This wasn’t only a good weekend for Tayyip Erdoğan’s Justice and Development Party in Turkey; Azerbaijan’s ruling New Azerbaijan Party also won big in that country’s parliamentary elections yesterday, taking a majority of the seats in the parliament. New Azerbaijan (Yeni Azərbaycan Partiyası in Azeri, a close-ish linguistic relative of Turkish) is the party of President Ilham Aliyev, who has ruled the country since 2003 on a staunchly pro-“Ilham Gonna Get Ilham’s” platform:
The President of Azerbaijan has been compared to a mafia crime boss in US diplomatic cables, and is referred to as a dictator by many analysts. What is clear is that the Aliyev family has been systematically grabbing shares of the most profitable businesses in the country. This year, investigative reports by OCCRP and Radio Free Europe revealed for the first time well-documented evidence that his family has secret ownership stakes in the country’s largest businesses including bank, construction companies, gold mines and phone companies. They also secretly amassed property abroad in places like the Czech Republic.
While Erdoğan’s victory, or at least the size of it, came as a surprise to many people who pay attention to Turkey (me included), nobody should be surprised that New Azerbaijan won handily. That’s what happens when your country’s main opposition parties decide to boycott the election, mostly because state TV is in the habit of giving the ruling party free airtime while charging every other party for comparable services. Azerbaijan under Aliyev is a human rights black hole, routinely jailing opposition figures, journalists, and pretty much anybody else who gets under Aliyev’s skin. Even international election observers, from the Organization for Security and Cooperation in Europe, which has never certified a single one of Azerbaijan’s elections since it became independent in 1991 as “free and fair,” decided to boycott this vote after Aliyev’s government refused to allow them to bring in enough observers to actually do their job. This makes this insistence by state media outlet Trend News Agency kind of darkly funny in its own way:
After an ocean of negativity, which once again poured stinking puddle over the pages of the Western media in anticipation of election in Azerbaijan, the country has replied to all the spiteful critics with facts, which was often the case.
Here are the facts – all observation missions from the EU, US, Russia, Israel, CIS countries, TURKPA (the Parliamentary Assembly of Turkic-speaking Countries), the GUAM (Organization for Democracy and Economic Development), as well as other countries, unanimously agreed that the election was absolutely democratic, transparent and fair.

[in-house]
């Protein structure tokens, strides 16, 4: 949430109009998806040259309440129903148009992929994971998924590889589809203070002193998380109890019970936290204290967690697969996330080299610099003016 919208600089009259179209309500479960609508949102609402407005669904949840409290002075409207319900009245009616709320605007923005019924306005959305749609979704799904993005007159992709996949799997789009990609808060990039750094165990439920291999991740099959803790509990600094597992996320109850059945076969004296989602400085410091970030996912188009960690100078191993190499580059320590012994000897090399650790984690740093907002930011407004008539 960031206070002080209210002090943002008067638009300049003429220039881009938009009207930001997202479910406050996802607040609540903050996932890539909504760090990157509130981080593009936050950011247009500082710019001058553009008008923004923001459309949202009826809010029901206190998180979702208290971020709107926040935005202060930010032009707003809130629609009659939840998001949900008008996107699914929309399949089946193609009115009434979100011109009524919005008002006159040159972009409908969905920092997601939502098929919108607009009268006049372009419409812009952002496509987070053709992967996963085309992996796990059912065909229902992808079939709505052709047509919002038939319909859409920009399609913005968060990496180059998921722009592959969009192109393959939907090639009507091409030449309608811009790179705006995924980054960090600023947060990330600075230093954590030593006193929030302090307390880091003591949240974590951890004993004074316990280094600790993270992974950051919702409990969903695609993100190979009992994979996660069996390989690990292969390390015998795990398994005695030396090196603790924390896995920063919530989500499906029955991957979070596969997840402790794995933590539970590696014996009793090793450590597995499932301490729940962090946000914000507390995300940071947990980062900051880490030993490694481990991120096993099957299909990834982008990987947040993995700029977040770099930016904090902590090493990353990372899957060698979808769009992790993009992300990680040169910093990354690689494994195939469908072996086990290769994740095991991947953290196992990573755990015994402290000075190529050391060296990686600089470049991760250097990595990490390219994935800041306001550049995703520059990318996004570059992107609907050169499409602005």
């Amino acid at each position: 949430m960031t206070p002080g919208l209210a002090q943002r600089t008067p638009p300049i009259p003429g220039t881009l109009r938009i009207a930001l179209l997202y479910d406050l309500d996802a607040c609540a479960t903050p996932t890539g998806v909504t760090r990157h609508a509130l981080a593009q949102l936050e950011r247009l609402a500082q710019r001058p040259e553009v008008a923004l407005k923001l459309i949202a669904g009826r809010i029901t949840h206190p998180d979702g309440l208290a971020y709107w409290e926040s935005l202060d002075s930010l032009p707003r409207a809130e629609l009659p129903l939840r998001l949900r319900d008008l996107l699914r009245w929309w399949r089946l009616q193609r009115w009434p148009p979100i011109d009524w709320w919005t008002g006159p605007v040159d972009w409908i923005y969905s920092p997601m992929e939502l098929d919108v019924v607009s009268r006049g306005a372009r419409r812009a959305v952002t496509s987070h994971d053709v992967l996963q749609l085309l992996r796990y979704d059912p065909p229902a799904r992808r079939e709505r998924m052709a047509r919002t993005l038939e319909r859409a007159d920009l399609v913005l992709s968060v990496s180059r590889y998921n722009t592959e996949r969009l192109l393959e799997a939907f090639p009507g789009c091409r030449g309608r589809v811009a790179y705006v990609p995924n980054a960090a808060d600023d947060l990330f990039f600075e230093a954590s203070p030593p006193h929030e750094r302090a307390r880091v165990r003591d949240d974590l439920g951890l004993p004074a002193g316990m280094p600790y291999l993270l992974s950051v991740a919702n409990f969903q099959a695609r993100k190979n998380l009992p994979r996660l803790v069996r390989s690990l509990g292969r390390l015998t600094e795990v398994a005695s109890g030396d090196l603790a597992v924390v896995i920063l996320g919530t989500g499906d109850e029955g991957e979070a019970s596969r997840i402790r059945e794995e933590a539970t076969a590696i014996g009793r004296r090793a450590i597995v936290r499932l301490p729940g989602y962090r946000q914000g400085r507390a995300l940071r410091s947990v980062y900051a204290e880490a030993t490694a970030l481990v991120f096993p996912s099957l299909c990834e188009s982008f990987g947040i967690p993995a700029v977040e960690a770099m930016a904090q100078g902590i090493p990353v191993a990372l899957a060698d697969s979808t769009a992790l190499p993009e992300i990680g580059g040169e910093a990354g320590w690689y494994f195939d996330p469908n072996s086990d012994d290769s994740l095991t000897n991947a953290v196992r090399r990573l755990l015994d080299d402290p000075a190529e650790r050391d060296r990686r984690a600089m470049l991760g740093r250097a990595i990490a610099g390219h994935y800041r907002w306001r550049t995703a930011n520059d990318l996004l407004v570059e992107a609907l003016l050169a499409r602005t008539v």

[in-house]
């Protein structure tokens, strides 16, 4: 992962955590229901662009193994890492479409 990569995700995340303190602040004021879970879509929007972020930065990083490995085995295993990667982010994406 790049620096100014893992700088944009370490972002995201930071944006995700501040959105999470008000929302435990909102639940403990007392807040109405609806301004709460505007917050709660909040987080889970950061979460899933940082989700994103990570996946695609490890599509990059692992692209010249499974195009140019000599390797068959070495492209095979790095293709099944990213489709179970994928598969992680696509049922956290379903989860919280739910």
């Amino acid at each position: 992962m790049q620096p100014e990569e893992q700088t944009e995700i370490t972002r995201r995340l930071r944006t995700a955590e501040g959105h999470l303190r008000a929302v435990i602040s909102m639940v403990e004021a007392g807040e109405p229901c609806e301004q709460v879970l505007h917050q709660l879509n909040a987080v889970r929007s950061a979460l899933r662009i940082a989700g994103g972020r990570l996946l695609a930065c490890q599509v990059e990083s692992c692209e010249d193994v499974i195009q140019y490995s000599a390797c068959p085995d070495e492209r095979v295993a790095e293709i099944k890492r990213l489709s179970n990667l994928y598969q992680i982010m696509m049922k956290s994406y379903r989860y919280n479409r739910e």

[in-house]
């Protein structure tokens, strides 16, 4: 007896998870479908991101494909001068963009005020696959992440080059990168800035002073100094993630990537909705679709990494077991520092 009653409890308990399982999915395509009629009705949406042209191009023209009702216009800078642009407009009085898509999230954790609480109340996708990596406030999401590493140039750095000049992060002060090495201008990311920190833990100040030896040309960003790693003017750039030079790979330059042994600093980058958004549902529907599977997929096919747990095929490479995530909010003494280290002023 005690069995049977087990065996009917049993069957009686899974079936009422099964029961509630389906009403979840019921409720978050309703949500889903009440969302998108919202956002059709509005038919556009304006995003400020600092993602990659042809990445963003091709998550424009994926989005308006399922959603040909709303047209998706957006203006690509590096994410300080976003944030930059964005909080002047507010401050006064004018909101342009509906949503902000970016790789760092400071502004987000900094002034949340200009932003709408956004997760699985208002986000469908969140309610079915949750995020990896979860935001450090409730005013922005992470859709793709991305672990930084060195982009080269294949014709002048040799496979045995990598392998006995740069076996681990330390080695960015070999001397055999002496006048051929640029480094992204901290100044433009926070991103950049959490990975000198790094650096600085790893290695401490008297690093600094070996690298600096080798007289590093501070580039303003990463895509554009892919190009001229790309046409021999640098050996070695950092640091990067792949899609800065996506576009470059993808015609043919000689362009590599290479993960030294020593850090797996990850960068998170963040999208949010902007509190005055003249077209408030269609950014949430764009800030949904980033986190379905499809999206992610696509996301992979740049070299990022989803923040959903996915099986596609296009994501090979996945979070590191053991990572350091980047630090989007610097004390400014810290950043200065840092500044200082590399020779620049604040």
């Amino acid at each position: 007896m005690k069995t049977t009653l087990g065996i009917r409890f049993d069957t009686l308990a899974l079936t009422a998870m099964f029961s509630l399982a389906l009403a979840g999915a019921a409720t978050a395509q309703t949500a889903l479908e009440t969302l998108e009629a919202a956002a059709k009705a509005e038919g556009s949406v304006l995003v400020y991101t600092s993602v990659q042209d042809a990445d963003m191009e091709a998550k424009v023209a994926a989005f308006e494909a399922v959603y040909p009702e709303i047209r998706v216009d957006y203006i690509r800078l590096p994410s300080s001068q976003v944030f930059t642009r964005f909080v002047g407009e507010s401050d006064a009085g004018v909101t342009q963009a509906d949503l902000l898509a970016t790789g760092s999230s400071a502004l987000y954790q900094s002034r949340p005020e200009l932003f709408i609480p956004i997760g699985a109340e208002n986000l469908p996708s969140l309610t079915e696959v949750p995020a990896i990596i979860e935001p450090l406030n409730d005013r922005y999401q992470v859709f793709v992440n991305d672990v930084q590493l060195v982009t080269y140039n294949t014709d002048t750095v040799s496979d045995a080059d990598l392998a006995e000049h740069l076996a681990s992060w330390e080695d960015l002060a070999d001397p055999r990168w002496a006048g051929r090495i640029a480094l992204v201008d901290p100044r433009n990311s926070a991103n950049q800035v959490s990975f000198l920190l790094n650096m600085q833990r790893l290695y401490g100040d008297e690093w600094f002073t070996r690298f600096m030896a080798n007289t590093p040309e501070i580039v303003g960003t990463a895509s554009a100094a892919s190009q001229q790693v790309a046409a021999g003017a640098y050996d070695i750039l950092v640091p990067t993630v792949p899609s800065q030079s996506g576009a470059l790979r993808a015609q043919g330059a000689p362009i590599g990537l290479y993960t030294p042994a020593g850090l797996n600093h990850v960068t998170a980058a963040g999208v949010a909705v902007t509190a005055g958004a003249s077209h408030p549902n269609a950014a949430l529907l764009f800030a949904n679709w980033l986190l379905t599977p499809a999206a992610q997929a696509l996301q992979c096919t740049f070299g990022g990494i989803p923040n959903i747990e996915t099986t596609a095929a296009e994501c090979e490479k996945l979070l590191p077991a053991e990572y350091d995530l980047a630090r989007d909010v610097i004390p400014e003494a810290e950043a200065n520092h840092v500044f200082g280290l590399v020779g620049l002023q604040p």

Yes, all the observation missions who didn’t refuse to observe the vote because they were blocked by the government from doing so properly agreed that everything in this election, in which the opposition wasn’t allowed to have free TV time like the ruling party was, and so eventually wound up boycotting, was just swell. Ah, democracy!
Azerbaijan’s economy is struggling, thanks to low oil prices. Corruption is high, as you might expect in a country whose president has been in office for 12 years and reportedly owns millions of dollars worth of luxury real estate all over the world (wait, no, he doesn’t own that real estate; his 11 year old son does). And Aliyev has a disturbing habit of rattling his saber about war with Armenia over the disputed Nagorno-Karabakh region whenever he needs a little political boost.
Ethnic conflict, including alleged ethnic cleansing, between the Armenians and Azerbaijanis over Nagorno-Karabakh, which is ~95% ethnically Armenian but is considered Azerbaijani territory, flared up in 1988, when both nations were still Soviet republics, and carried on through the breakup of the USSR (when it became a full-blown war) and into 1994, when it was sort of frozen in place by a Russian-led ceasefire. In 1991, the people living in Nagorno-Karabakh voted in a referendum to secede from Azerbaijan and become part of Armenia, but that obviously went nowhere. The precarious status of the region has never really been addressed, and today it exists as a de facto independent region inside Azerbaijan. There’s a lot of pressure in Armenia to annex the place, while Aliyev insists he’ll never allow that and, like I said, periodically threatens military action either internally, to bring the area back under his control, or externally, against Armenia, or both. It would not be at all surprising to wake up one morning and find out that another Armenian-Azerbaijani war had broken out overnight, so that’s why Azerbaijan’s repressive and therefore unstable political situation bears watching.
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